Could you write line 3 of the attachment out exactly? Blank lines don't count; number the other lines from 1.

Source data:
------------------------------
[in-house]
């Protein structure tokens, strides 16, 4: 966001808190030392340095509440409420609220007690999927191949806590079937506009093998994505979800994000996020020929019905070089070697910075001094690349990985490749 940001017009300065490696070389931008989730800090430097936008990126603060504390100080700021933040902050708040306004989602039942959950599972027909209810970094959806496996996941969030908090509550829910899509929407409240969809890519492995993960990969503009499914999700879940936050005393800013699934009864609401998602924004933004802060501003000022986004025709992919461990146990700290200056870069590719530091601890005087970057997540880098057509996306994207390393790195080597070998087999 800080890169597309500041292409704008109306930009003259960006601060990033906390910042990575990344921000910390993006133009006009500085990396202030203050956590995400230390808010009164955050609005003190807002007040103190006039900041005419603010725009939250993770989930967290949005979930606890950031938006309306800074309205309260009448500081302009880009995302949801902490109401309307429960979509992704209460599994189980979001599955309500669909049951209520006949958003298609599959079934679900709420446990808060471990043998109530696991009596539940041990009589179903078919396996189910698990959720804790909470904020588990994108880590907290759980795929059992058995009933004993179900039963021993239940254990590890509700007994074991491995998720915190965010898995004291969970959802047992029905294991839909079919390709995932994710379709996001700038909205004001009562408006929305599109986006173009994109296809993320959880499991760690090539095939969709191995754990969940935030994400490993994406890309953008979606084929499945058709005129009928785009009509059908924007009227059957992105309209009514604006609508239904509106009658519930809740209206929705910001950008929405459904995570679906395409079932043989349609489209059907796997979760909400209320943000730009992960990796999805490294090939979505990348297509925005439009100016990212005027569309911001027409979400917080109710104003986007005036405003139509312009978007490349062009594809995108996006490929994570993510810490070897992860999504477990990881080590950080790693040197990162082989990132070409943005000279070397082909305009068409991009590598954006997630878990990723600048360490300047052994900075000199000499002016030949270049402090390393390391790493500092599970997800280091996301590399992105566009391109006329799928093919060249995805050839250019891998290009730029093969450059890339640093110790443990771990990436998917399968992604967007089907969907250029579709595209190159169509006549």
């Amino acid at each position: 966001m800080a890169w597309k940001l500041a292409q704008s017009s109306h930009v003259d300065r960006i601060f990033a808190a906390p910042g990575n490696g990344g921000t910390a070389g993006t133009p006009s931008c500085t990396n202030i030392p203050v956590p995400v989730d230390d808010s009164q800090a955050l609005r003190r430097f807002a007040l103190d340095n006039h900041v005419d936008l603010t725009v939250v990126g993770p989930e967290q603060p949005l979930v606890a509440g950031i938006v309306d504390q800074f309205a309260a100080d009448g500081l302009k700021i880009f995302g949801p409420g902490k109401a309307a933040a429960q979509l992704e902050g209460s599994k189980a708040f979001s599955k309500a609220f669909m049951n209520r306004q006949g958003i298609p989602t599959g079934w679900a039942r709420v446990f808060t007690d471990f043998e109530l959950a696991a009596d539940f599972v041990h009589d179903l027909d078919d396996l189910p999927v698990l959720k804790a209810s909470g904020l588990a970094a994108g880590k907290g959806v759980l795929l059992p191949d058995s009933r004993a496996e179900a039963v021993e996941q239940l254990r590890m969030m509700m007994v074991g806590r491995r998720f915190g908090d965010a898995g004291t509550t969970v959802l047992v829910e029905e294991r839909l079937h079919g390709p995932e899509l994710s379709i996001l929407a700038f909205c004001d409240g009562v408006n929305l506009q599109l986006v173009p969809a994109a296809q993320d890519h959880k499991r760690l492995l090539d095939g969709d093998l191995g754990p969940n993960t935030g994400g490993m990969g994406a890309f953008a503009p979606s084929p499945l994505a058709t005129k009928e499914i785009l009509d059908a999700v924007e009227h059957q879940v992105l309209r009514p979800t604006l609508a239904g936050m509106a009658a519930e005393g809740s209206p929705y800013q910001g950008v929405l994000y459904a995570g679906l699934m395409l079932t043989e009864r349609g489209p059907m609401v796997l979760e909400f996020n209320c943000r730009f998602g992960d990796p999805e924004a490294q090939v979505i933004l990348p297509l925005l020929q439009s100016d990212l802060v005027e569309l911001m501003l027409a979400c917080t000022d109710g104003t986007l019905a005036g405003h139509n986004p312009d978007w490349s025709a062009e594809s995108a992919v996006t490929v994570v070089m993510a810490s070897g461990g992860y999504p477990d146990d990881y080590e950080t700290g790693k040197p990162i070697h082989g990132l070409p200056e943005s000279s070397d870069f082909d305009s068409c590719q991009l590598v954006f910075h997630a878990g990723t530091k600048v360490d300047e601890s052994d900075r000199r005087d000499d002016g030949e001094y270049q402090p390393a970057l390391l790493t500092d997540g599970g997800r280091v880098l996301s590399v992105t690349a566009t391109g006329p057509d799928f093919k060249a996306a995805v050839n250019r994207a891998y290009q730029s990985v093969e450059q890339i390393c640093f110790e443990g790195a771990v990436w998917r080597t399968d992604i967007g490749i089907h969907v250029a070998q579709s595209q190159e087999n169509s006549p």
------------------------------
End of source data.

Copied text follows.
């Amino acid at each position: 966001m800080a890169w597309k940001l500041a292409q704008s017009s109306h930009v003259d300065r960006i601060f990033a808190a906390p910042g990575n490696g990344g921000t910390a070389g993006t133009p006009s931008c500085t990396n202030i030392p203050v956590p995400v989730d230390d808010s009164q800090a955050l609005r003190r430097f807002a007040l103190d340095n006039h900041v005419d936008l603010t725009v939250v990126g993770p989930e967290q603060p949005l979930v606890a509440g950031i938006v309306d504390q800074f309205a309260a100080d009448g500081l302009k700021i880009f995302g949801p409420g902490k109401a309307a933040a429960q979509l992704e902050g209460s599994k189980a708040f979001s599955k309500a609220f669909m049951n209520r306004q006949g958003i298609p989602t599959g079934w679900a039942r709420v446990f808060t007690d471990f043998e109530l959950a696991a009596d539940f599972v041990h009589d179903l027909d078919d396996l189910p999927v698990l959720k804790a209810s909470g904020l588990a970094a994108g880590k907290g959806v759980l795929l059992p191949d058995s009933r004993a496996e179900a039963v021993e996941q239940l254990r590890m969030m509700m007994v074991g806590r491995r998720f915190g908090d965010a898995g004291t509550t969970v959802l047992v829910e029905e294991r839909l079937h079919g390709p995932e899509l994710s379709i996001l929407a700038f909205c004001d409240g009562v408006n929305l506009q599109l986006v173009p969809a994109a296809q993320d890519h959880k499991r760690l492995l090539d095939g969709d093998l191995g754990p969940n993960t935030g994400g490993m990969g994406a890309f953008a503009p979606s084929p499945l994505a058709t005129k009928e499914i785009l009509d059908a999700v924007e009227h059957q879940v992105l309209r009514p979800t604006l609508a239904g936050m509106a009658a519930e005393g809740s209206p929705y800013q910001g950008v929405l994000y459904a995570g679906l699934m395409l079932t043989e009864r349609g489209p059907m609401v796997l979760e909400f996020n209320c943000r730009f998602g992960d990796p999805e924004a490294q090939v979505i933004l990348p297509l925005l020929q439009s100016d990212l802060v005027e569309l911001m501003l027409a979400c917080t000022d109710g104003t986007l019905a005036g405003h139509n986004p312009d978007w490349s025709a062009e594809s995108a992919v996006t490929v994570v070089m993510a810490s070897g461990g992860y999504p477990d146990d990881y080590e950080t700290g790693k040197p990162i070697h082989g990132l070409p200056e943005s000279s070397d870069f082909d305009s068409c590719q991009l590598v954006f910075h997630a878990g990723t530091k600048v360490d300047e601890s052994d900075r000199r005087d000499d002016g030949e001094y270049q402090p390393a970057l390391l790493t500092d997540g599970g997800r280091v880098l996301s590399v992105t690349a566009t391109g006329p057509d799928f093919k060249a996306a995805v050839n250019r994207a891998y290009q730029s990985v093969e450059q890339i390393c640093f110790e443990g790195a771990v990436w998917r080597t399968d992604i967007g490749i089907h969907v250029a070998q579709s595209q190159e087999n169509s006549p």